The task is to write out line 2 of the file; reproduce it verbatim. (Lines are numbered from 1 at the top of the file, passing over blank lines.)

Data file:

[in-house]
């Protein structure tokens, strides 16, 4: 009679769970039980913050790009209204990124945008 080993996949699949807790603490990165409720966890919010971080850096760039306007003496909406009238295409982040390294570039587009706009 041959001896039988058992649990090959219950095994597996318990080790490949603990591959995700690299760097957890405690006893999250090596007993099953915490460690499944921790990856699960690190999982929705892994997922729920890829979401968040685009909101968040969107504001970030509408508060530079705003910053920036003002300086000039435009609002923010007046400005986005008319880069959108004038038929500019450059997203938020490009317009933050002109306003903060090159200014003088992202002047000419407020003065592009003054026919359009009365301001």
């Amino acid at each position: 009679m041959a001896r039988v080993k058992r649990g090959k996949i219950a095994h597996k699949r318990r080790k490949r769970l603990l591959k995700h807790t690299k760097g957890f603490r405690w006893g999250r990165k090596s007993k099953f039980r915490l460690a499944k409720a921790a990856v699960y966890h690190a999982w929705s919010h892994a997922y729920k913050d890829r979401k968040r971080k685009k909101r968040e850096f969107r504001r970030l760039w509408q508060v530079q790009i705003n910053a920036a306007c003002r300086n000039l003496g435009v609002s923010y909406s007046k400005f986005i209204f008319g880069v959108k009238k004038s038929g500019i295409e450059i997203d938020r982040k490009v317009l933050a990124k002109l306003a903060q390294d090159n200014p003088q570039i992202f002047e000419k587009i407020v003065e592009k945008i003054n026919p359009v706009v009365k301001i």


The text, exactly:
């Protein structure tokens, strides 16, 4: 009679769970039980913050790009209204990124945008 080993996949699949807790603490990165409720966890919010971080850096760039306007003496909406009238295409982040390294570039587009706009 041959001896039988058992649990090959219950095994597996318990080790490949603990591959995700690299760097957890405690006893999250090596007993099953915490460690499944921790990856699960690190999982929705892994997922729920890829979401968040685009909101968040969107504001970030509408508060530079705003910053920036003002300086000039435009609002923010007046400005986005008319880069959108004038038929500019450059997203938020490009317009933050002109306003903060090159200014003088992202002047000419407020003065592009003054026919359009009365301001």